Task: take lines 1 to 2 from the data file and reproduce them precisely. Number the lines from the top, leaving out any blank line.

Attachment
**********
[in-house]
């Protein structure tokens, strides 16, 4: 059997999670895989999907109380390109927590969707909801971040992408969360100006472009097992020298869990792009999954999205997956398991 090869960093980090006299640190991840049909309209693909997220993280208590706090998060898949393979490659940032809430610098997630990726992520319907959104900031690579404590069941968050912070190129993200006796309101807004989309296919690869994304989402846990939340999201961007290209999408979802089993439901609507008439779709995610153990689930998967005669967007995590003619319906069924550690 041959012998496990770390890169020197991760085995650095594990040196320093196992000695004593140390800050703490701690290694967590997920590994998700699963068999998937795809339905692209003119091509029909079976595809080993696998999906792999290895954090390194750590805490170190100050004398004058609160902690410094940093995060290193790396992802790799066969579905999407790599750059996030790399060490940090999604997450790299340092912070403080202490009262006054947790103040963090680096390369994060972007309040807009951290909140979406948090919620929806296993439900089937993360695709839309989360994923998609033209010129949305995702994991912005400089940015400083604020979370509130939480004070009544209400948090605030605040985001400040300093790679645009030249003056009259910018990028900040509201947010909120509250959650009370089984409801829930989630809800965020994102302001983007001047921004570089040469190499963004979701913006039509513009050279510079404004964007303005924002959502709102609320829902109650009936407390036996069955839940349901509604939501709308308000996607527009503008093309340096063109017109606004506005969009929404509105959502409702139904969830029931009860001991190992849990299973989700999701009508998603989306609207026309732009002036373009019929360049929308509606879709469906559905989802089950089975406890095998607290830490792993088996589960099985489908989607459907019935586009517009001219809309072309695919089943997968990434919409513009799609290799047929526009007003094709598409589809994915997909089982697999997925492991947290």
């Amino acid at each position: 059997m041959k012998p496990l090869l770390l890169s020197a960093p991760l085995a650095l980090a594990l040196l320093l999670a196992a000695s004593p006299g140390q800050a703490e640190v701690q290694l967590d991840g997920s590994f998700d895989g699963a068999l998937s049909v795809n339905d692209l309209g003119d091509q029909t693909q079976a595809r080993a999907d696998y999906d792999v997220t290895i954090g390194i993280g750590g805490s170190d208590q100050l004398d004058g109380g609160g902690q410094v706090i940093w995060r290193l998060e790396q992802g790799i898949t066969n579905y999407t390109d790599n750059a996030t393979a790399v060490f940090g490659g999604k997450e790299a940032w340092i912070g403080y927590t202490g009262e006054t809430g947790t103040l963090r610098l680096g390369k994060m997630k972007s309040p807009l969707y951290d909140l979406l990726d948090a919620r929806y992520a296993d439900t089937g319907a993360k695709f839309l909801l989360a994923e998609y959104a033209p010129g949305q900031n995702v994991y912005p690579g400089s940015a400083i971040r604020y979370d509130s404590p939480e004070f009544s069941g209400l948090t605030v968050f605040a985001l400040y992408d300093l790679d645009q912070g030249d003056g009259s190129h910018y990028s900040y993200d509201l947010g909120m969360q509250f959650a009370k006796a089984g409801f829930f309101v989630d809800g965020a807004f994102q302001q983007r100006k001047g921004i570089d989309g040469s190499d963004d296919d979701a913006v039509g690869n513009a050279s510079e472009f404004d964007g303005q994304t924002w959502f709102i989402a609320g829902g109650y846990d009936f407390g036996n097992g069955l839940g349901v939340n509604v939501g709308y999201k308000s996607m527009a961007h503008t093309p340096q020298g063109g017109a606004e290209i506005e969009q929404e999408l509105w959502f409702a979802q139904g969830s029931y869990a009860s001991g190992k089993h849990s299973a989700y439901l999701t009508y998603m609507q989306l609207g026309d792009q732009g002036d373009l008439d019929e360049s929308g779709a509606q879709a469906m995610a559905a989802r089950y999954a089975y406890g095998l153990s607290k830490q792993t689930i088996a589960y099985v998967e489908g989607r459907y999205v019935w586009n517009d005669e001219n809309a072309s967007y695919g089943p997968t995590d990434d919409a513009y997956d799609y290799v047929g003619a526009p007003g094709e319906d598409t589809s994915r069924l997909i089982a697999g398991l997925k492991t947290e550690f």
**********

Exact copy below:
[in-house]
């Protein structure tokens, strides 16, 4: 059997999670895989999907109380390109927590969707909801971040992408969360100006472009097992020298869990792009999954999205997956398991 090869960093980090006299640190991840049909309209693909997220993280208590706090998060898949393979490659940032809430610098997630990726992520319907959104900031690579404590069941968050912070190129993200006796309101807004989309296919690869994304989402846990939340999201961007290209999408979802089993439901609507008439779709995610153990689930998967005669967007995590003619319906069924550690 041959012998496990770390890169020197991760085995650095594990040196320093196992000695004593140390800050703490701690290694967590997920590994998700699963068999998937795809339905692209003119091509029909079976595809080993696998999906792999290895954090390194750590805490170190100050004398004058609160902690410094940093995060290193790396992802790799066969579905999407790599750059996030790399060490940090999604997450790299340092912070403080202490009262006054947790103040963090680096390369994060972007309040807009951290909140979406948090919620929806296993439900089937993360695709839309989360994923998609033209010129949305995702994991912005400089940015400083604020979370509130939480004070009544209400948090605030605040985001400040300093790679645009030249003056009259910018990028900040509201947010909120509250959650009370089984409801829930989630809800965020994102302001983007001047921004570089040469190499963004979701913006039509513009050279510079404004964007303005924002959502709102609320829902109650009936407390036996069955839940349901509604939501709308308000996607527009503008093309340096063109017109606004506005969009929404509105959502409702139904969830029931009860001991190992849990299973989700999701009508998603989306609207026309732009002036373009019929360049929308509606879709469906559905989802089950089975406890095998607290830490792993088996589960099985489908989607459907019935586009517009001219809309072309695919089943997968990434919409513009799609290799047929526009007003094709598409589809994915997909089982697999997925492991947290």